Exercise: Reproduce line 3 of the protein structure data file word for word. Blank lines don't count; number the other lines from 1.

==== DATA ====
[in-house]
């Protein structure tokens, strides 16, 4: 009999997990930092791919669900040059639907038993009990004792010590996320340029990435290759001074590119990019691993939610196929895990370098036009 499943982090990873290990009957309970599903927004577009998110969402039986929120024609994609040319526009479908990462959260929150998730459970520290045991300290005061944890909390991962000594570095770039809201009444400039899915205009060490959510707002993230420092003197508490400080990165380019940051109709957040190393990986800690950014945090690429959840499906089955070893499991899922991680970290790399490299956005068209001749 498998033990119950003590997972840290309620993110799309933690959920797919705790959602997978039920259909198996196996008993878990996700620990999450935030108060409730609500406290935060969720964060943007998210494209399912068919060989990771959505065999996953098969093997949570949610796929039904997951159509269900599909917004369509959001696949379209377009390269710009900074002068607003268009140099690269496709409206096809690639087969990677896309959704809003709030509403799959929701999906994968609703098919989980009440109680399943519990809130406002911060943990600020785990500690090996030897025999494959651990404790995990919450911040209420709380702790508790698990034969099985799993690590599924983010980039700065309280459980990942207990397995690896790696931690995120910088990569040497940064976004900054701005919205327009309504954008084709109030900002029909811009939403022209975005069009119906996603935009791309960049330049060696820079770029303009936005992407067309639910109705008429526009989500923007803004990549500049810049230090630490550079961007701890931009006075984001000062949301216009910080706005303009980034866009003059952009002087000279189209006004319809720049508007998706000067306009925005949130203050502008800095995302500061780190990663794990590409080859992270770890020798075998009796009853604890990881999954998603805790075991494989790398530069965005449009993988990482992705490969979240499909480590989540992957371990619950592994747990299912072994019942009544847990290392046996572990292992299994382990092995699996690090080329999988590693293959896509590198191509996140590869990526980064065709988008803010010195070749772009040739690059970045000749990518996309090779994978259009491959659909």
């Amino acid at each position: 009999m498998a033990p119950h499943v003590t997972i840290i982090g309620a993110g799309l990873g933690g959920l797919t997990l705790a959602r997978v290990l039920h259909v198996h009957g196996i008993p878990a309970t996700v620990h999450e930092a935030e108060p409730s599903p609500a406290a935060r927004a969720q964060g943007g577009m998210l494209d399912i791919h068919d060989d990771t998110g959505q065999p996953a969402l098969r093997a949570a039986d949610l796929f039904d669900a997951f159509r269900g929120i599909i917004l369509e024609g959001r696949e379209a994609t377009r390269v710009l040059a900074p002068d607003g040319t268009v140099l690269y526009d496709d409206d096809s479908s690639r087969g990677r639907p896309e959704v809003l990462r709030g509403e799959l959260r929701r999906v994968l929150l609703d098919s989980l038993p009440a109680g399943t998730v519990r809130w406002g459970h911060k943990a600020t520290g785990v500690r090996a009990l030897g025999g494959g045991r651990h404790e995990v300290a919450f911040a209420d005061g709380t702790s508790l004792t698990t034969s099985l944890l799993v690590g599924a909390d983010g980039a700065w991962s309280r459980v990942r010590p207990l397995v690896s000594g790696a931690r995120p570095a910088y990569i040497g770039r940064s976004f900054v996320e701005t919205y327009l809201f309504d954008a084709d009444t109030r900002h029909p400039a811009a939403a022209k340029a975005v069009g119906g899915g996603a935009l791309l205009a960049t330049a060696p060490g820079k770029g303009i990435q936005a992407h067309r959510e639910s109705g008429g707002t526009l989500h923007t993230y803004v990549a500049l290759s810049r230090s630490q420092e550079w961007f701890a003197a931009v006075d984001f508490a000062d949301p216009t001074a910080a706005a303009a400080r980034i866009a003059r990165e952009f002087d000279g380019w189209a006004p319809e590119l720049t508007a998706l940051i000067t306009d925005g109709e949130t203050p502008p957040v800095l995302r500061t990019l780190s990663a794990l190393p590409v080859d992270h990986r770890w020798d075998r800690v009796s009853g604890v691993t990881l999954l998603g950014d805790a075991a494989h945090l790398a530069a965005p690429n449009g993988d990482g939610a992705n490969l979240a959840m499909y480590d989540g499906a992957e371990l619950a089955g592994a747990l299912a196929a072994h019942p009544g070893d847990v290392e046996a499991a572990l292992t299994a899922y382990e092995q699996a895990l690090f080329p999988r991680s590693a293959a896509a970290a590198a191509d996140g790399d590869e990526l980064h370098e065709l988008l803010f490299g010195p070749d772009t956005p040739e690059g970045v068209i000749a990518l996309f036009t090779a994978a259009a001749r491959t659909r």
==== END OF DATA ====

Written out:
């Amino acid at each position: 009999m498998a033990p119950h499943v003590t997972i840290i982090g309620a993110g799309l990873g933690g959920l797919t997990l705790a959602r997978v290990l039920h259909v198996h009957g196996i008993p878990a309970t996700v620990h999450e930092a935030e108060p409730s599903p609500a406290a935060r927004a969720q964060g943007g577009m998210l494209d399912i791919h068919d060989d990771t998110g959505q065999p996953a969402l098969r093997a949570a039986d949610l796929f039904d669900a997951f159509r269900g929120i599909i917004l369509e024609g959001r696949e379209a994609t377009r390269v710009l040059a900074p002068d607003g040319t268009v140099l690269y526009d496709d409206d096809s479908s690639r087969g990677r639907p896309e959704v809003l990462r709030g509403e799959l959260r929701r999906v994968l929150l609703d098919s989980l038993p009440a109680g399943t998730v519990r809130w406002g459970h911060k943990a600020t520290g785990v500690r090996a009990l030897g025999g494959g045991r651990h404790e995990v300290a919450f911040a209420d005061g709380t702790s508790l004792t698990t034969s099985l944890l799993v690590g599924a909390d983010g980039a700065w991962s309280r459980v990942r010590p207990l397995v690896s000594g790696a931690r995120p570095a910088y990569i040497g770039r940064s976004f900054v996320e701005t919205y327009l809201f309504d954008a084709d009444t109030r900002h029909p400039a811009a939403a022209k340029a975005v069009g119906g899915g996603a935009l791309l205009a960049t330049a060696p060490g820079k770029g303009i990435q936005a992407h067309r959510e639910s109705g008429g707002t526009l989500h923007t993230y803004v990549a500049l290759s810049r230090s630490q420092e550079w961007f701890a003197a931009v006075d984001f508490a000062d949301p216009t001074a910080a706005a303009a400080r980034i866009a003059r990165e952009f002087d000279g380019w189209a006004p319809e590119l720049t508007a998706l940051i000067t306009d925005g109709e949130t203050p502008p957040v800095l995302r500061t990019l780190s990663a794990l190393p590409v080859d992270h990986r770890w020798d075998r800690v009796s009853g604890v691993t990881l999954l998603g950014d805790a075991a494989h945090l790398a530069a965005p690429n449009g993988d990482g939610a992705n490969l979240a959840m499909y480590d989540g499906a992957e371990l619950a089955g592994a747990l299912a196929a072994h019942p009544g070893d847990v290392e046996a499991a572990l292992t299994a899922y382990e092995q699996a895990l690090f080329p999988r991680s590693a293959a896509a970290a590198a191509d996140g790399d590869e990526l980064h370098e065709l988008l803010f490299g010195p070749d772009t956005p040739e690059g970045v068209i000749a990518l996309f036009t090779a994978a259009a001749r491959t659909r």